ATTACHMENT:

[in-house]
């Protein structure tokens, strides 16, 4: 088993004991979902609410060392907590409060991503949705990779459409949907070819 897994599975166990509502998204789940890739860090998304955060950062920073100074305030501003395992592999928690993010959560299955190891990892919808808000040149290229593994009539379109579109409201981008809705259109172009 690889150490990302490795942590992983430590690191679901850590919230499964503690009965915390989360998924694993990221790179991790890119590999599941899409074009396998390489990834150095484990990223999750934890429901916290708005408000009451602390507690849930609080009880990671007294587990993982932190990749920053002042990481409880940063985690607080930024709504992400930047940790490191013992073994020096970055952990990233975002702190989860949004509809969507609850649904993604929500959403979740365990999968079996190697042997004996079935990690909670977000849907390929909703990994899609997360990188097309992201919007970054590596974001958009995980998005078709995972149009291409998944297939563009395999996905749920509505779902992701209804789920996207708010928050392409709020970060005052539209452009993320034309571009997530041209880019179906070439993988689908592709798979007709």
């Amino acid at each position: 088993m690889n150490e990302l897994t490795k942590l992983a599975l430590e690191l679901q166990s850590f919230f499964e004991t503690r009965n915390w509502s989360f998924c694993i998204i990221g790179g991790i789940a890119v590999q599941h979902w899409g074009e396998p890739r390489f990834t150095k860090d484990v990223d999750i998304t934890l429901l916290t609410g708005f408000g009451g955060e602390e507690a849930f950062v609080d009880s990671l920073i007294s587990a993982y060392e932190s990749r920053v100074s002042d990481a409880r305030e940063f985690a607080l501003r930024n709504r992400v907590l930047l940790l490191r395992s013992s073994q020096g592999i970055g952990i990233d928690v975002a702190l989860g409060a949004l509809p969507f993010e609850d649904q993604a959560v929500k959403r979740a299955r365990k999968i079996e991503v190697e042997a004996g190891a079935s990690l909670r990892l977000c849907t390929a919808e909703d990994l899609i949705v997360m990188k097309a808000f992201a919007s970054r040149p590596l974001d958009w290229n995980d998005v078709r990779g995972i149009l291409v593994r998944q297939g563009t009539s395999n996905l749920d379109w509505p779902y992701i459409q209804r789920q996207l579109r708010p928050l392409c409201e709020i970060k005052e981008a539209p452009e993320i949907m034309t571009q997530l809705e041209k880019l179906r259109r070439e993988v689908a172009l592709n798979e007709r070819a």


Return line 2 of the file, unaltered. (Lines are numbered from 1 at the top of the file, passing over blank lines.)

């Protein structure tokens, strides 16, 4: 088993004991979902609410060392907590409060991503949705990779459409949907070819 897994599975166990509502998204789940890739860090998304955060950062920073100074305030501003395992592999928690993010959560299955190891990892919808808000040149290229593994009539379109579109409201981008809705259109172009 690889150490990302490795942590992983430590690191679901850590919230499964503690009965915390989360998924694993990221790179991790890119590999599941899409074009396998390489990834150095484990990223999750934890429901916290708005408000009451602390507690849930609080009880990671007294587990993982932190990749920053002042990481409880940063985690607080930024709504992400930047940790490191013992073994020096970055952990990233975002702190989860949004509809969507609850649904993604929500959403979740365990999968079996190697042997004996079935990690909670977000849907390929909703990994899609997360990188097309992201919007970054590596974001958009995980998005078709995972149009291409998944297939563009395999996905749920509505779902992701209804789920996207708010928050392409709020970060005052539209452009993320034309571009997530041209880019179906070439993988689908592709798979007709």